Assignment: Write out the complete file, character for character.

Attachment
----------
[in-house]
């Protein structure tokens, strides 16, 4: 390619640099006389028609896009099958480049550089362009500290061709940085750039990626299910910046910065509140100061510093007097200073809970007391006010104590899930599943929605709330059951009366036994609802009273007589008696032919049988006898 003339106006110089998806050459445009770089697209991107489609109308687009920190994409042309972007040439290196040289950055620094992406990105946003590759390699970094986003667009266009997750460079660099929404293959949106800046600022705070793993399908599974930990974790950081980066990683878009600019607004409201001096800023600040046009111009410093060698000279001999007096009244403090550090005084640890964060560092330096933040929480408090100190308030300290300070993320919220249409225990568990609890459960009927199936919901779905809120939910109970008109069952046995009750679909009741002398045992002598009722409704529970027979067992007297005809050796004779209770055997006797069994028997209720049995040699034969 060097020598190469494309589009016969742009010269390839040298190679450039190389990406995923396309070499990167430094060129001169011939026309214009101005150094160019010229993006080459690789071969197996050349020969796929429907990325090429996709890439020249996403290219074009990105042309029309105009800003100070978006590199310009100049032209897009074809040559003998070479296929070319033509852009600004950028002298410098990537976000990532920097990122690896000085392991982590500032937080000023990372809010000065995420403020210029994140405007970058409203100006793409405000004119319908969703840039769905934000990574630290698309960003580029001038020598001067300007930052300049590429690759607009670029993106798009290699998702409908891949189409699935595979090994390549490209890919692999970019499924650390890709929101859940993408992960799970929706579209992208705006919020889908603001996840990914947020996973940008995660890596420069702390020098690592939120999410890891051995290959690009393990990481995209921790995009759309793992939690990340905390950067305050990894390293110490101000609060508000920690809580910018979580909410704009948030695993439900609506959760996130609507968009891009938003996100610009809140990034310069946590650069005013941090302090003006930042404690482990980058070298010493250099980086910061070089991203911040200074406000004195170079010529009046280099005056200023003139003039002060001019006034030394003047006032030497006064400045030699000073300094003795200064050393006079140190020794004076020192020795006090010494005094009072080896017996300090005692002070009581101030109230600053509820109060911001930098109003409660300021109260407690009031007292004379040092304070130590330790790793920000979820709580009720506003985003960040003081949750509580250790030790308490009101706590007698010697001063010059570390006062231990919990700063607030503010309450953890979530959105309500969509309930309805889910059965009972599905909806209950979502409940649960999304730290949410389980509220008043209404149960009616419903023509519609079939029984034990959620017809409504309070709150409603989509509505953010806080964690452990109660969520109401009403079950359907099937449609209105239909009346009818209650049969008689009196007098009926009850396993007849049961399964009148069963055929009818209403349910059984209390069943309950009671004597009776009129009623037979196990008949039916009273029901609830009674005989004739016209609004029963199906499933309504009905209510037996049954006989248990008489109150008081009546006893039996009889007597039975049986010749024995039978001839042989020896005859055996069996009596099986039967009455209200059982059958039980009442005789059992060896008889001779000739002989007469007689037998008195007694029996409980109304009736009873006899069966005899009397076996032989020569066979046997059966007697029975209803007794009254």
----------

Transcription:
[in-house]
């Protein structure tokens, strides 16, 4: 390619640099006389028609896009099958480049550089362009500290061709940085750039990626299910910046910065509140100061510093007097200073809970007391006010104590899930599943929605709330059951009366036994609802009273007589008696032919049988006898 003339106006110089998806050459445009770089697209991107489609109308687009920190994409042309972007040439290196040289950055620094992406990105946003590759390699970094986003667009266009997750460079660099929404293959949106800046600022705070793993399908599974930990974790950081980066990683878009600019607004409201001096800023600040046009111009410093060698000279001999007096009244403090550090005084640890964060560092330096933040929480408090100190308030300290300070993320919220249409225990568990609890459960009927199936919901779905809120939910109970008109069952046995009750679909009741002398045992002598009722409704529970027979067992007297005809050796004779209770055997006797069994028997209720049995040699034969 060097020598190469494309589009016969742009010269390839040298190679450039190389990406995923396309070499990167430094060129001169011939026309214009101005150094160019010229993006080459690789071969197996050349020969796929429907990325090429996709890439020249996403290219074009990105042309029309105009800003100070978006590199310009100049032209897009074809040559003998070479296929070319033509852009600004950028002298410098990537976000990532920097990122690896000085392991982590500032937080000023990372809010000065995420403020210029994140405007970058409203100006793409405000004119319908969703840039769905934000990574630290698309960003580029001038020598001067300007930052300049590429690759607009670029993106798009290699998702409908891949189409699935595979090994390549490209890919692999970019499924650390890709929101859940993408992960799970929706579209992208705006919020889908603001996840990914947020996973940008995660890596420069702390020098690592939120999410890891051995290959690009393990990481995209921790995009759309793992939690990340905390950067305050990894390293110490101000609060508000920690809580910018979580909410704009948030695993439900609506959760996130609507968009891009938003996100610009809140990034310069946590650069005013941090302090003006930042404690482990980058070298010493250099980086910061070089991203911040200074406000004195170079010529009046280099005056200023003139003039002060001019006034030394003047006032030497006064400045030699000073300094003795200064050393006079140190020794004076020192020795006090010494005094009072080896017996300090005692002070009581101030109230600053509820109060911001930098109003409660300021109260407690009031007292004379040092304070130590330790790793920000979820709580009720506003985003960040003081949750509580250790030790308490009101706590007698010697001063010059570390006062231990919990700063607030503010309450953890979530959105309500969509309930309805889910059965009972599905909806209950979502409940649960999304730290949410389980509220008043209404149960009616419903023509519609079939029984034990959620017809409504309070709150409603989509509505953010806080964690452990109660969520109401009403079950359907099937449609209105239909009346009818209650049969008689009196007098009926009850396993007849049961399964009148069963055929009818209403349910059984209390069943309950009671004597009776009129009623037979196990008949039916009273029901609830009674005989004739016209609004029963199906499933309504009905209510037996049954006989248990008489109150008081009546006893039996009889007597039975049986010749024995039978001839042989020896005859055996069996009596099986039967009455209200059982059958039980009442005789059992060896008889001779000739002989007469007689037998008195007694029996409980109304009736009873006899069966005899009397076996032989020569066979046997059966007697029975209803007794009254």